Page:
April 11, 2021
We’ll answer that question with another question: Wouldn’t you want to know that the Iowa judge you might stand before someday is the best our legal community has to offer?
Let’s say your business is on the line in a contract dispute, for example. Or your financial security depends on the fair resolution of a complicated divorce. Perhaps you were badly injured by a defective product and are asking an Iowa judge to hold a major corporate wrongdoer accountable. Maybe you’ve been unjustly accused of a crime and are depending on a judge to protect your very freedom.
Iowa’s district court judges handle thousands of cases like these every year. Even if you never actually stand before a judge, the Iowa Supreme Court has the final word on issues that affect everyone, including immigration, the death penalty, sex discrimination, reproductive rights, partisan gerrymandering, and the integrity of our elections, just to list a few.
We bring this matter to your attention following a recent guest op-ed for the Des Moines Register by Bob Teig, a former federal prosecutor, who says Iowa judges haven’t made a good case for the 3% pay raise requested by Iowa’s judicial branch in its latest budget proposal. Jeff Schnurr, president of the Iowa State Bar Association, returned volley a few days later with a point-by-point rebuttal of Teig’s essay under the banner headline: Iowa Judges’ Achievements Are Strong Evidence for Higher Pay.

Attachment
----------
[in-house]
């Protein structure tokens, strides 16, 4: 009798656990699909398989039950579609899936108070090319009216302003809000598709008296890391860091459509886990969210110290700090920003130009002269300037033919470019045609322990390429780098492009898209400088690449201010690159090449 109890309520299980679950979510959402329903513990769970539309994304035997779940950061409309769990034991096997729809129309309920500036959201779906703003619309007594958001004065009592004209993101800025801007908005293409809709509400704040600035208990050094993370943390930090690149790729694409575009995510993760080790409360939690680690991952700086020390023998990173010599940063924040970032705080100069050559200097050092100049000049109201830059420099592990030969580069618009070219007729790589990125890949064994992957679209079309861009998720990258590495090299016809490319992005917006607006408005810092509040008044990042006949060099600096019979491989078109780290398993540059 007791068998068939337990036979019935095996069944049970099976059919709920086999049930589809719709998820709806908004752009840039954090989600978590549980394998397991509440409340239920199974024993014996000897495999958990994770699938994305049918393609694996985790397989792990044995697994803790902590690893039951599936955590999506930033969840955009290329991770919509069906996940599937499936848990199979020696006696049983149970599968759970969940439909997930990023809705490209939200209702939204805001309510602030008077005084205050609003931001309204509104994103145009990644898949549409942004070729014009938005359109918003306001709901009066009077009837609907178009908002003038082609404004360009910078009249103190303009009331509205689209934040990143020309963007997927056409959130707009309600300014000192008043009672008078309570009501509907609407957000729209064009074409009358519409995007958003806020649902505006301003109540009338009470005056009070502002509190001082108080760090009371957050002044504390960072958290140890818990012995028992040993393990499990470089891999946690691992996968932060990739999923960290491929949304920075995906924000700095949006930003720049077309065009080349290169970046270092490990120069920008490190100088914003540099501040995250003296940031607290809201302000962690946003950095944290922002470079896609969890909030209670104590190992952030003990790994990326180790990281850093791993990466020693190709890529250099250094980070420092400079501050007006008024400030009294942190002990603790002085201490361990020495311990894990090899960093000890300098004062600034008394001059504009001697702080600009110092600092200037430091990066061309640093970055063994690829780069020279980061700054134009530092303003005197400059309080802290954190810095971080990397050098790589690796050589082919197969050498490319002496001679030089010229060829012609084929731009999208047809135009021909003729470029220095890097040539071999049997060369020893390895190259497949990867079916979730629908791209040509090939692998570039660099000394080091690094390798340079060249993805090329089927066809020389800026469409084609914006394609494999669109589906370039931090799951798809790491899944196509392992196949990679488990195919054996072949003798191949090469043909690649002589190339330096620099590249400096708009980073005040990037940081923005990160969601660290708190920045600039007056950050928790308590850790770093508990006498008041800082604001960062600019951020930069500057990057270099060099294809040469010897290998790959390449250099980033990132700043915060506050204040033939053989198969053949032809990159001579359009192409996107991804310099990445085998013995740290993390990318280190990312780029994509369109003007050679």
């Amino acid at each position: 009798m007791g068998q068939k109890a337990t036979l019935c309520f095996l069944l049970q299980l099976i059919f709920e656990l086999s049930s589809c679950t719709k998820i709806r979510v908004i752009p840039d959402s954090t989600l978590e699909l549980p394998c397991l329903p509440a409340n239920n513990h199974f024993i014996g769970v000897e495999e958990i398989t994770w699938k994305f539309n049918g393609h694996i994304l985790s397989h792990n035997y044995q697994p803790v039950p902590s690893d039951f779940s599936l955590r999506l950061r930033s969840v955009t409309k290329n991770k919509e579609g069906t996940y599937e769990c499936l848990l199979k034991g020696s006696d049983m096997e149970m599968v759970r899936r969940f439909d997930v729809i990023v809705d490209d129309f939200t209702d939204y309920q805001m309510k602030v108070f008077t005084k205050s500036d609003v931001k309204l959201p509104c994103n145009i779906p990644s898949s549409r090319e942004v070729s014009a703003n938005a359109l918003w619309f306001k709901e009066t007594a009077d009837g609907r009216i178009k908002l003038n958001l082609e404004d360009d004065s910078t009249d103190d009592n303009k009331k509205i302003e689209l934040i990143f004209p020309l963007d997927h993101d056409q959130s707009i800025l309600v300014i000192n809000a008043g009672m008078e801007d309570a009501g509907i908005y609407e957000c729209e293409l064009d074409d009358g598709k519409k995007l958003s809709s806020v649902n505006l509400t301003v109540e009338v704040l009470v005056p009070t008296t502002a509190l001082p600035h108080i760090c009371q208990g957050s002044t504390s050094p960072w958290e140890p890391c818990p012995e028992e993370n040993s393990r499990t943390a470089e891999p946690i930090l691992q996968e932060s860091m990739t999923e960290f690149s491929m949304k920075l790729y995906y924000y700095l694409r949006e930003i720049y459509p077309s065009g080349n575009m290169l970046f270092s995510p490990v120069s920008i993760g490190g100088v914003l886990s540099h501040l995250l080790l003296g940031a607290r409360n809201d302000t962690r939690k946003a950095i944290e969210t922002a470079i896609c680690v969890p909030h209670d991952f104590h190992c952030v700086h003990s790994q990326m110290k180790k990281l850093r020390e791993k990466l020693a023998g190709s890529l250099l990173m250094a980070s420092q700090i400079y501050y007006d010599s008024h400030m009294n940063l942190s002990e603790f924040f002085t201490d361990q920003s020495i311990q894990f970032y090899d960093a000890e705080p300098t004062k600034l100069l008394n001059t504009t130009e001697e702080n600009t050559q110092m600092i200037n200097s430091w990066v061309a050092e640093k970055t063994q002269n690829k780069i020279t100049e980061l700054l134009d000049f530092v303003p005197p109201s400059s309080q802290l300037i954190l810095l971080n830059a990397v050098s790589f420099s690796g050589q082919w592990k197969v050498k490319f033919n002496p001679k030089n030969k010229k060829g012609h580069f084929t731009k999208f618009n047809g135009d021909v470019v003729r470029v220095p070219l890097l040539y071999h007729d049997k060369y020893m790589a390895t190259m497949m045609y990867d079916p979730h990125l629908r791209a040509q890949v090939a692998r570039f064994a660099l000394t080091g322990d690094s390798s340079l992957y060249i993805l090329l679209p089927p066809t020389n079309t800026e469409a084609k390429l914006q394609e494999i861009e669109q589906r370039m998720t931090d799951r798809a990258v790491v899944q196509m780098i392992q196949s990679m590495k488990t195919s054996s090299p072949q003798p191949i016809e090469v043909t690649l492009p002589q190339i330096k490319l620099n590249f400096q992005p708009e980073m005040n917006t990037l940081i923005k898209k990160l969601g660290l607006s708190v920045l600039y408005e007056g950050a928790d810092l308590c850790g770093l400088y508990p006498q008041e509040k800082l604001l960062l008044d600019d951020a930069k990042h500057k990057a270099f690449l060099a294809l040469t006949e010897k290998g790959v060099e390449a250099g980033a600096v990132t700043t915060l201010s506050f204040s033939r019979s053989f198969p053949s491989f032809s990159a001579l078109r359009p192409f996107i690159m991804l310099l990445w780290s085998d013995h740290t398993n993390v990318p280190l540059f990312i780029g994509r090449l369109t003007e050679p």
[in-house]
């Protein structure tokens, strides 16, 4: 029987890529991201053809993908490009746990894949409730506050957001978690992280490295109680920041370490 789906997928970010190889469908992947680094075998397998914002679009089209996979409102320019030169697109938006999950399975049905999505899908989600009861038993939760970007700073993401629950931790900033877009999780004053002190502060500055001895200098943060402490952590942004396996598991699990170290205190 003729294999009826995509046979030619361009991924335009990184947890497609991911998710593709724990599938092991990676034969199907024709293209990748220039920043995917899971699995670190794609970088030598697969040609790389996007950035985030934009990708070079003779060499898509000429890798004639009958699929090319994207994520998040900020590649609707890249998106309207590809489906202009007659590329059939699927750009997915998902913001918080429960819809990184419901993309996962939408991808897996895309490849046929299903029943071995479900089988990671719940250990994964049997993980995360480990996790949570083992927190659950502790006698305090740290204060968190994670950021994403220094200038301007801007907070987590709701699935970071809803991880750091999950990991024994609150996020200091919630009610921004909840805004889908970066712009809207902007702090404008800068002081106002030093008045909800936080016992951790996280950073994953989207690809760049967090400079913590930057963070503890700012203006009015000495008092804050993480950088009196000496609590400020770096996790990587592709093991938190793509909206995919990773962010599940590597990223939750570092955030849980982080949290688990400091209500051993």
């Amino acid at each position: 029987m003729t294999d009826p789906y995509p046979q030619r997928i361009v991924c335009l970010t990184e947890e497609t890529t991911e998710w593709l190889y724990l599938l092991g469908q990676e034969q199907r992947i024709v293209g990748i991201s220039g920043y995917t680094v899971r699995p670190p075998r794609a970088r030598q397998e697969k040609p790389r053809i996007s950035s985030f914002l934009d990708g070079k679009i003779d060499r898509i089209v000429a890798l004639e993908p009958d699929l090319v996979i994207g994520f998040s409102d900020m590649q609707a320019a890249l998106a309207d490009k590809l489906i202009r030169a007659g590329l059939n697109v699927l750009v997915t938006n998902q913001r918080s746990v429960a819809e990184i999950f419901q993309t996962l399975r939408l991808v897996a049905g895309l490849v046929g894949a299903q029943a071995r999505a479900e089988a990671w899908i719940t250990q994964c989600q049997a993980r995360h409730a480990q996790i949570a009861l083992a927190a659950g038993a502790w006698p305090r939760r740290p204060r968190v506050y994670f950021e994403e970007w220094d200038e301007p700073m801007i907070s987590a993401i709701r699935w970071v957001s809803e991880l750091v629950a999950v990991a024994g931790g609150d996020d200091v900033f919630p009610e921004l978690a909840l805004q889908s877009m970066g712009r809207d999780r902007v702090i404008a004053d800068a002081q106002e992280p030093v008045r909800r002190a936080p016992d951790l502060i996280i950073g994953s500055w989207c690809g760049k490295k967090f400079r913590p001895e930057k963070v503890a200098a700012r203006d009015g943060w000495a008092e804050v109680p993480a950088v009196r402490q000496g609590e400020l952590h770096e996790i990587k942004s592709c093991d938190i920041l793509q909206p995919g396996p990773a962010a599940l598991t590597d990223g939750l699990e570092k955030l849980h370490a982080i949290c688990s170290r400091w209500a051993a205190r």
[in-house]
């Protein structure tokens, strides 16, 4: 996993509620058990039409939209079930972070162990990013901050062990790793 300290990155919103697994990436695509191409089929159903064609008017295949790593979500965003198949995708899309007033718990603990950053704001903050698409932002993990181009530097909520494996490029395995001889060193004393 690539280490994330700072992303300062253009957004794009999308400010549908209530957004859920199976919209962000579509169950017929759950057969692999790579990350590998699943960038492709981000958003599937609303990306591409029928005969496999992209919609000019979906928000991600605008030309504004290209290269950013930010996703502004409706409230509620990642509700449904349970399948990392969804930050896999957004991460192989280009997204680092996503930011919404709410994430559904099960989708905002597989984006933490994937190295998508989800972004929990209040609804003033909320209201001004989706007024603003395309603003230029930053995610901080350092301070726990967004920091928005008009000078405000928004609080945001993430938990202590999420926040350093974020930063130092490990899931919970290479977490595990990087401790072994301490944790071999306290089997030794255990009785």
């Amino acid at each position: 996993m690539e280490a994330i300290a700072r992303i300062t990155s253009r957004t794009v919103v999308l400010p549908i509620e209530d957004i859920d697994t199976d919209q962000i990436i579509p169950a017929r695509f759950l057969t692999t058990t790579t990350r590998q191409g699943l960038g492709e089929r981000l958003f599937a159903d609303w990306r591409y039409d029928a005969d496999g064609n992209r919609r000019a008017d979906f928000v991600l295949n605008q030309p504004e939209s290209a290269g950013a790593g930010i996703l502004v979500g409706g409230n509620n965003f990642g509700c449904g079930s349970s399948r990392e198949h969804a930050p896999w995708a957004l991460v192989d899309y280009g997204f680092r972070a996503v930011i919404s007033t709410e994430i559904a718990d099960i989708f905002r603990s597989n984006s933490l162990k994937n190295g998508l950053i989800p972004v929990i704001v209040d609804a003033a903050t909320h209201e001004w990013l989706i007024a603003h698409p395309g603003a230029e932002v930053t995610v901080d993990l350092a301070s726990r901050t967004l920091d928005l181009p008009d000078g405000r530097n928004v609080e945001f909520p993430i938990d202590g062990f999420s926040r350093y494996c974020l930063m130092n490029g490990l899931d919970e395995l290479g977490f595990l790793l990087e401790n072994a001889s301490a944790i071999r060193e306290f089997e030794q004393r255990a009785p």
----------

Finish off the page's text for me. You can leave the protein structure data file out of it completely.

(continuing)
Both authors present well-written arguments bursting with facts and figures about past pay and compensation, caseloads before and after the pandemic, and the number of applicants interested in open seats. However, one number in particular stood out to us – 37.
Mr. Schnurr reports that Iowa ranks 37th in the nation for district court judge salaries, according to the National Center for State Courts. With only three pay raises in the past 10 years, judicial salaries actually decreased from 2010 to 2019 when accounting for inflation. Meanwhile, the number of applicants for district court vacancies has dropped by 56% on average from 2003 to 2020, the number of private practice attorneys applying has fallen almost 50% from 2009 to 2020.
Anyone who has tried to fill a key position in any organization knows that the more applicants you have for the job, the more likely your search will generate outstanding candidates. As we have written here in the past, Iowans can be proud of the exceptional men and women who now serve as judges in our courts. With all that is at stake here, a 3% investment in judicial salaries will continue to yield big returns with highly qualified judges dedicated to fair and impartial courts for all Iowans.
The Team at Justice Not Politics